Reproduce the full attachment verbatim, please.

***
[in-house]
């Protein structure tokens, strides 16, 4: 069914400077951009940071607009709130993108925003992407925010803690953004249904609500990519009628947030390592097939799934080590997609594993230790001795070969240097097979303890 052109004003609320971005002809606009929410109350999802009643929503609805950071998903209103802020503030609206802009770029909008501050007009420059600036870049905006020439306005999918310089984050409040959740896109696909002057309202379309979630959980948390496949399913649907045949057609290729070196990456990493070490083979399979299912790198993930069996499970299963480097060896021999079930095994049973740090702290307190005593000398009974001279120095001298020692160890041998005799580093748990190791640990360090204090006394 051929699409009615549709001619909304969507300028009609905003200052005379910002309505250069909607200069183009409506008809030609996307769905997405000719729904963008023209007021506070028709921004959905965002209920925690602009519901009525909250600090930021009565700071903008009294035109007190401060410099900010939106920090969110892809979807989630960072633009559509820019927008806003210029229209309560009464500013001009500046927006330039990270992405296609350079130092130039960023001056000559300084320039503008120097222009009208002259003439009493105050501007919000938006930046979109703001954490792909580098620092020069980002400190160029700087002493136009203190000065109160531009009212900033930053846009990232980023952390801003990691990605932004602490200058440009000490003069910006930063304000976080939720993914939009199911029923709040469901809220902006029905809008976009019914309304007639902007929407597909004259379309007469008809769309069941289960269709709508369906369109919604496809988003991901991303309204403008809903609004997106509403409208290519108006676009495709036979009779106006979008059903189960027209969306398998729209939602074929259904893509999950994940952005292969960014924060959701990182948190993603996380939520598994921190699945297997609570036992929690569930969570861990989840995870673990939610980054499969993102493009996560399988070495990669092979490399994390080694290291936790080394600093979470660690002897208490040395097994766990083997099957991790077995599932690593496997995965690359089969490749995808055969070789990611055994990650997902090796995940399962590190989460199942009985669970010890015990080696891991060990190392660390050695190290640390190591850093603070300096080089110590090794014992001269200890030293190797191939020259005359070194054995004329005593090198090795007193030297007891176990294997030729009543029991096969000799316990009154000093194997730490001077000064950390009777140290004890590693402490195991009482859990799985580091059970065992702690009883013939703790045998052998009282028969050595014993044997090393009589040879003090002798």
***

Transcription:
[in-house]
């Protein structure tokens, strides 16, 4: 069914400077951009940071607009709130993108925003992407925010803690953004249904609500990519009628947030390592097939799934080590997609594993230790001795070969240097097979303890 052109004003609320971005002809606009929410109350999802009643929503609805950071998903209103802020503030609206802009770029909008501050007009420059600036870049905006020439306005999918310089984050409040959740896109696909002057309202379309979630959980948390496949399913649907045949057609290729070196990456990493070490083979399979299912790198993930069996499970299963480097060896021999079930095994049973740090702290307190005593000398009974001279120095001298020692160890041998005799580093748990190791640990360090204090006394 051929699409009615549709001619909304969507300028009609905003200052005379910002309505250069909607200069183009409506008809030609996307769905997405000719729904963008023209007021506070028709921004959905965002209920925690602009519901009525909250600090930021009565700071903008009294035109007190401060410099900010939106920090969110892809979807989630960072633009559509820019927008806003210029229209309560009464500013001009500046927006330039990270992405296609350079130092130039960023001056000559300084320039503008120097222009009208002259003439009493105050501007919000938006930046979109703001954490792909580098620092020069980002400190160029700087002493136009203190000065109160531009009212900033930053846009990232980023952390801003990691990605932004602490200058440009000490003069910006930063304000976080939720993914939009199911029923709040469901809220902006029905809008976009019914309304007639902007929407597909004259379309007469008809769309069941289960269709709508369906369109919604496809988003991901991303309204403008809903609004997106509403409208290519108006676009495709036979009779106006979008059903189960027209969306398998729209939602074929259904893509999950994940952005292969960014924060959701990182948190993603996380939520598994921190699945297997609570036992929690569930969570861990989840995870673990939610980054499969993102493009996560399988070495990669092979490399994390080694290291936790080394600093979470660690002897208490040395097994766990083997099957991790077995599932690593496997995965690359089969490749995808055969070789990611055994990650997902090796995940399962590190989460199942009985669970010890015990080696891991060990190392660390050695190290640390190591850093603070300096080089110590090794014992001269200890030293190797191939020259005359070194054995004329005593090198090795007193030297007891176990294997030729009543029991096969000799316990009154000093194997730490001077000064950390009777140290004890590693402490195991009482859990799985580091059970065992702690009883013939703790045998052998009282028969050595014993044997090393009589040879003090002798």